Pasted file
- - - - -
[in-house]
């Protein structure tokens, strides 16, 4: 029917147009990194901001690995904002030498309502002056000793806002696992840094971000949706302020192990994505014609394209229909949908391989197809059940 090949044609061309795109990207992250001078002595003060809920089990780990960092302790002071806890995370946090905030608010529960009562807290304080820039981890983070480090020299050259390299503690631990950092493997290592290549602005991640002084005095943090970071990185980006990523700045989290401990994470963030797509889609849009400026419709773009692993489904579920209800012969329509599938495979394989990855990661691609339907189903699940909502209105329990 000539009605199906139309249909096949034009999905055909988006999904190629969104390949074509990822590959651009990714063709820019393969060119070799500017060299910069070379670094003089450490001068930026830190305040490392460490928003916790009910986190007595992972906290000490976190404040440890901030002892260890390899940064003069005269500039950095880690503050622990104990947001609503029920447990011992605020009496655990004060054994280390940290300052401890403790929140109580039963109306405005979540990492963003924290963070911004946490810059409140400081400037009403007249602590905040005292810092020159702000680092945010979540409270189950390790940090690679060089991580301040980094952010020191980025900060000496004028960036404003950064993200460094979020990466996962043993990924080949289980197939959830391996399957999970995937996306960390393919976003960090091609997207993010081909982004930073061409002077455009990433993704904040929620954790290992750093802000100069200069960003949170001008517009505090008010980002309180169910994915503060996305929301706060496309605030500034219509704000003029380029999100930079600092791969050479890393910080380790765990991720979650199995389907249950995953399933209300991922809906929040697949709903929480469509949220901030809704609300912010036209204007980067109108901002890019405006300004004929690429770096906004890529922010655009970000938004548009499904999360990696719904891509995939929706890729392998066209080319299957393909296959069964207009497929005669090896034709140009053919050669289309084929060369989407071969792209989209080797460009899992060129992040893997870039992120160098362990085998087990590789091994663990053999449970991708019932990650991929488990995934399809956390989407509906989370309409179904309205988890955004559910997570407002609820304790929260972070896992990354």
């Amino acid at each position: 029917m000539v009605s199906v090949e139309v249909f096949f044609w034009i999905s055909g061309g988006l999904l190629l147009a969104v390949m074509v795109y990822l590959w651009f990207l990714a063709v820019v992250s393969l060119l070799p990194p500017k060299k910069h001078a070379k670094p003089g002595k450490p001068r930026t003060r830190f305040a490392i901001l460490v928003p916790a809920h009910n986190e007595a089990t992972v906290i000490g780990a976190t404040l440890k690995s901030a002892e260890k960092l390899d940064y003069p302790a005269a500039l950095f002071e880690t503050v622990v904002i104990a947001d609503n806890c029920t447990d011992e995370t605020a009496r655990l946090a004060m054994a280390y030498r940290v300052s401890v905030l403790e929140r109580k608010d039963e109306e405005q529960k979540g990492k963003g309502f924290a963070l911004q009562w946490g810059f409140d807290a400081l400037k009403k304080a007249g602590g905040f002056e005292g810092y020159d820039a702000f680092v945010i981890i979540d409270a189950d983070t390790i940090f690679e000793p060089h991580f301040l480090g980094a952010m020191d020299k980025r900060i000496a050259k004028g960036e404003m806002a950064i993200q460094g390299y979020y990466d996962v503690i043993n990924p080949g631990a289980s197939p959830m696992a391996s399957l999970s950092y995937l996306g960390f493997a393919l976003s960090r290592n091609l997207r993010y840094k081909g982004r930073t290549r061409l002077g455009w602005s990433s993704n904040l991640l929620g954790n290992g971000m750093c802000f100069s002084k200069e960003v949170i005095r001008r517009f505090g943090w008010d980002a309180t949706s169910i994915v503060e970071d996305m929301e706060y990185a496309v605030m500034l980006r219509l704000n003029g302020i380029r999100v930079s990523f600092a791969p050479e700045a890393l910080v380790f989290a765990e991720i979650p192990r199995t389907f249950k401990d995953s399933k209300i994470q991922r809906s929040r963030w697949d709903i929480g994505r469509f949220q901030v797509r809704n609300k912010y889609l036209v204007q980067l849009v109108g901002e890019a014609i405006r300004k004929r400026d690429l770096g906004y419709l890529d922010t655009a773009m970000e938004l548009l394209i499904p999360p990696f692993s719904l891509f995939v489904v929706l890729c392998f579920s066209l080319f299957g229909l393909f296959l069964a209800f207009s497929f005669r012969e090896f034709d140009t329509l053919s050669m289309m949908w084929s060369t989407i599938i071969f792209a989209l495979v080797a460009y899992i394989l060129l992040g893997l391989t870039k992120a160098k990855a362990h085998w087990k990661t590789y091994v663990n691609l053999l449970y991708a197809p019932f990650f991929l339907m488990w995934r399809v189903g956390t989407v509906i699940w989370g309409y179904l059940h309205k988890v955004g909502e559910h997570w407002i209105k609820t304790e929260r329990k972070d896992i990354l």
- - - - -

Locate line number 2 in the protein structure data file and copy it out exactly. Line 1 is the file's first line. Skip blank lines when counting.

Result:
């Protein structure tokens, strides 16, 4: 029917147009990194901001690995904002030498309502002056000793806002696992840094971000949706302020192990994505014609394209229909949908391989197809059940 090949044609061309795109990207992250001078002595003060809920089990780990960092302790002071806890995370946090905030608010529960009562807290304080820039981890983070480090020299050259390299503690631990950092493997290592290549602005991640002084005095943090970071990185980006990523700045989290401990994470963030797509889609849009400026419709773009692993489904579920209800012969329509599938495979394989990855990661691609339907189903699940909502209105329990 000539009605199906139309249909096949034009999905055909988006999904190629969104390949074509990822590959651009990714063709820019393969060119070799500017060299910069070379670094003089450490001068930026830190305040490392460490928003916790009910986190007595992972906290000490976190404040440890901030002892260890390899940064003069005269500039950095880690503050622990104990947001609503029920447990011992605020009496655990004060054994280390940290300052401890403790929140109580039963109306405005979540990492963003924290963070911004946490810059409140400081400037009403007249602590905040005292810092020159702000680092945010979540409270189950390790940090690679060089991580301040980094952010020191980025900060000496004028960036404003950064993200460094979020990466996962043993990924080949289980197939959830391996399957999970995937996306960390393919976003960090091609997207993010081909982004930073061409002077455009990433993704904040929620954790290992750093802000100069200069960003949170001008517009505090008010980002309180169910994915503060996305929301706060496309605030500034219509704000003029380029999100930079600092791969050479890393910080380790765990991720979650199995389907249950995953399933209300991922809906929040697949709903929480469509949220901030809704609300912010036209204007980067109108901002890019405006300004004929690429770096906004890529922010655009970000938004548009499904999360990696719904891509995939929706890729392998066209080319299957393909296959069964207009497929005669090896034709140009053919050669289309084929060369989407071969792209989209080797460009899992060129992040893997870039992120160098362990085998087990590789091994663990053999449970991708019932990650991929488990995934399809956390989407509906989370309409179904309205988890955004559910997570407002609820304790929260972070896992990354």